Select language:

Slavic Peoples Celebrate Korochun (Winter Solstice)

 / Главная / Russkiy Mir Foundation / News / Slavic Peoples Celebrate Korochun (Winter Solstice)

Slavic Peoples Celebrate Korochun (Winter Solstice)


21.12.2012

Korochun was a pagan Slavic holiday. It was considered the day when the Black God and other spirits associated with decay and darkness were most potent. The first recorded usage of the term was in 1143, when the author of the Novgorod First Chronicle referred to the winter solstice as "Korochun".

It was celebrated by pagan Slavs on December 21 the longest night of the year and the night of the winter solstice. On this night, Hors, symbolizing the old sun, becomes smaller as the days become shorter in the Northern Hemisphere, and dies on December 22, the winter solstice. It is said to be defeated by the dark and evil powers of the Black God. On December 23 Hors is resurrected and becomes the new sun, Koleda.

Modern scholars tend to associate this holiday with the ancestor worship. On this day Western Slavs lit fires at cemeteries to keep their loved ones warm, and organized feasts to honor the dead and keep them fed. They also lit wooden logs at local crossroads. In some Slavic languages, the word came to denote unexpected death of a young person and the evil spirit that shortens life.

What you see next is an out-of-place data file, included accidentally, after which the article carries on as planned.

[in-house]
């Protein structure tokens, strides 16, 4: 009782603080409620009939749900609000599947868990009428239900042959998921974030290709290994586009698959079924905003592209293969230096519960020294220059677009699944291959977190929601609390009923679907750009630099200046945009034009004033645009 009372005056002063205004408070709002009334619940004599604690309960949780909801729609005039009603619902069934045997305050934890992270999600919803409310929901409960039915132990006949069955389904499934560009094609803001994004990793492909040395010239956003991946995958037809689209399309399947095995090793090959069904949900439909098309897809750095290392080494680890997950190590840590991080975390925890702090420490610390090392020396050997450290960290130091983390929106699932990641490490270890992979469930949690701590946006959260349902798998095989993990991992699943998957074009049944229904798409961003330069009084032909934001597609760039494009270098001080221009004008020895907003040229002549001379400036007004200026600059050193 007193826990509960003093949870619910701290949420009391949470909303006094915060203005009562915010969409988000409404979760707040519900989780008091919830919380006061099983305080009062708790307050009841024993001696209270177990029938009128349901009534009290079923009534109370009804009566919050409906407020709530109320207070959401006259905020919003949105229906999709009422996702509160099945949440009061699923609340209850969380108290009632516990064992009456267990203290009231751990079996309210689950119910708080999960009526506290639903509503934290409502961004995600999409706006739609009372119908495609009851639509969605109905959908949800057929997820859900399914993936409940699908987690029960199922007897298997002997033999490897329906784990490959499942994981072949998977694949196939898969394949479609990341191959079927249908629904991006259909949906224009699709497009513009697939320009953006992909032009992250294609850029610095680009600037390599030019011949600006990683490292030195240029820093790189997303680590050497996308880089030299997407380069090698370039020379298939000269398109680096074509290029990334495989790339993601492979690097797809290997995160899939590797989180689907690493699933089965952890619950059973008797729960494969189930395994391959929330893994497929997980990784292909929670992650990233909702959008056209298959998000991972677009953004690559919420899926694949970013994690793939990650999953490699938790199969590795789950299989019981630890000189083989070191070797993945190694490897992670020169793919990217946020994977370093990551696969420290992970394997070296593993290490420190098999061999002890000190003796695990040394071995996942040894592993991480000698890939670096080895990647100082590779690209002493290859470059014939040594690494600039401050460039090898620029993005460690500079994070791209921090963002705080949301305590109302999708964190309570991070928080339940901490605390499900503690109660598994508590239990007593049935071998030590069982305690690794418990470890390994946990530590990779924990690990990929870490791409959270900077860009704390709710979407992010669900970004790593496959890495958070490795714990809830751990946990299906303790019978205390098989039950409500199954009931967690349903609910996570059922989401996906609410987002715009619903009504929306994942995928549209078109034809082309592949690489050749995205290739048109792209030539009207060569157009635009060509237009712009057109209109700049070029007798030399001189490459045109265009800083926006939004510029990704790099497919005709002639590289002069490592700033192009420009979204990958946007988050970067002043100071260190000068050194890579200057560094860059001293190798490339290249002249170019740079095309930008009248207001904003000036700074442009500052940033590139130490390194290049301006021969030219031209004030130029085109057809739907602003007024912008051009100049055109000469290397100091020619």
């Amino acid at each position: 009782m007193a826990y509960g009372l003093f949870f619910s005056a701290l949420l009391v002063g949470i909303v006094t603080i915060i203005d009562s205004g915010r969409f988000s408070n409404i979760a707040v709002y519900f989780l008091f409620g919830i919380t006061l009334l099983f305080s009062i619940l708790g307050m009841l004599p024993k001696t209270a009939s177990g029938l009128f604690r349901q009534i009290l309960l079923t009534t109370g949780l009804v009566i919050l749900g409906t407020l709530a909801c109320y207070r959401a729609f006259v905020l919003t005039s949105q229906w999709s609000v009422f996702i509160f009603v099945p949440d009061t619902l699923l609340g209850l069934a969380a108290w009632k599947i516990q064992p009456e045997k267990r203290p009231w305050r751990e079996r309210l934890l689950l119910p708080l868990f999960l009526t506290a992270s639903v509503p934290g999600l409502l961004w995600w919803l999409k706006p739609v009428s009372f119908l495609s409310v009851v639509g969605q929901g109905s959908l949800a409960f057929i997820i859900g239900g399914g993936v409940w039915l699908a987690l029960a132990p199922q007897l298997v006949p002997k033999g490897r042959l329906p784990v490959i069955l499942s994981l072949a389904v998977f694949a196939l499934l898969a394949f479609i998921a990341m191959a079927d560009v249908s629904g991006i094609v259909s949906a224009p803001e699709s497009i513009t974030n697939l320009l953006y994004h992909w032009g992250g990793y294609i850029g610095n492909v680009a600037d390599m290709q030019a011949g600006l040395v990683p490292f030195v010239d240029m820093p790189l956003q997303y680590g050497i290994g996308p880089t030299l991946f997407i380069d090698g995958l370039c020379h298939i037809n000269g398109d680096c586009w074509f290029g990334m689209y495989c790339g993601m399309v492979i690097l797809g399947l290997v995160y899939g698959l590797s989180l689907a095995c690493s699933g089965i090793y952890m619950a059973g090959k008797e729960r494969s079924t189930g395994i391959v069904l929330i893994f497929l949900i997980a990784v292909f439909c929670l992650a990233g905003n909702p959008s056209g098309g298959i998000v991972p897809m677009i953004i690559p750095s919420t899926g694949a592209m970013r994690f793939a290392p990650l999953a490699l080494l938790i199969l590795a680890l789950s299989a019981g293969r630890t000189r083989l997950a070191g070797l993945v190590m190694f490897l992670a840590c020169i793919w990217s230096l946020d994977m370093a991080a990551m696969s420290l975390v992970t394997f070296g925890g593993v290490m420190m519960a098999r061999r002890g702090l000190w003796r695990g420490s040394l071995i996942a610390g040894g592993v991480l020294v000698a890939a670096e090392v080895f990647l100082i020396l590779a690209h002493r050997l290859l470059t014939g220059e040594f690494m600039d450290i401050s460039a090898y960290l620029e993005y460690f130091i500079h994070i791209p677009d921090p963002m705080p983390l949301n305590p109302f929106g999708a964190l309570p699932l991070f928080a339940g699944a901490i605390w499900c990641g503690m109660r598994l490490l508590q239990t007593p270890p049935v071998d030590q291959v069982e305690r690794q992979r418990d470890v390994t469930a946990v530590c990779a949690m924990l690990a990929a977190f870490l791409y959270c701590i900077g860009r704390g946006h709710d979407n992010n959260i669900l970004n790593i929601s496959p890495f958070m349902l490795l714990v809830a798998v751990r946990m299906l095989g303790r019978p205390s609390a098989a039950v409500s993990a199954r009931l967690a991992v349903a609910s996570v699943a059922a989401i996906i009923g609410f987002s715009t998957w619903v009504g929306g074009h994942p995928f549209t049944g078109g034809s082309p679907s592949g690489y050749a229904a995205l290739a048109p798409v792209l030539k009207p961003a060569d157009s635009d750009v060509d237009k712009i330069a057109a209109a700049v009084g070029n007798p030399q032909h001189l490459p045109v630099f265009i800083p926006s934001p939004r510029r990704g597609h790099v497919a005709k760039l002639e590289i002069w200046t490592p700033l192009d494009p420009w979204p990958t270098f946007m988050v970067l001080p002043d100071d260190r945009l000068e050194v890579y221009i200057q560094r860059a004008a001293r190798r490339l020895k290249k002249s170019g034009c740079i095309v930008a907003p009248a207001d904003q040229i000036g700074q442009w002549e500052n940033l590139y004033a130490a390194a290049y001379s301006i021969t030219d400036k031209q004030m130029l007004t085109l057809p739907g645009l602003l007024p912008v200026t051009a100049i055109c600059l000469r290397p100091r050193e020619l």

Russkiy Mir Foundation Information Service

News by subject

Publications

Foreigners put blind trust in stories about Russian bears, nuclear threat and ubiquarian KGB agents. However, the list of the most convincing myths about Russia is topped by the one of Russian drinking. It turned out to be so strong and persistent that even the Russians have believed  it. It is not a mere coincidence that our fellow citizens think Russian people have always drunk, and a holiday  feast is considered to be a national tradition. Who made the whole world believe the banal stereotypes? Why do all historians claim the opposite and who benefits from the myth of Russian drinking?
Our compatriot community includes a lot of dynamic female members that have managed to realize their potential in another countries and provide assistance to those who have faced difficulties. Elizaveta Donnery, a solicitor from Ireland, Natalia Zhukova, a family psychologist from Finland, and Anastasia Tikhonova, a member of the Russian Women Association in Malaysia and a volunteer helping women who face domestic violence, tell us about their activities.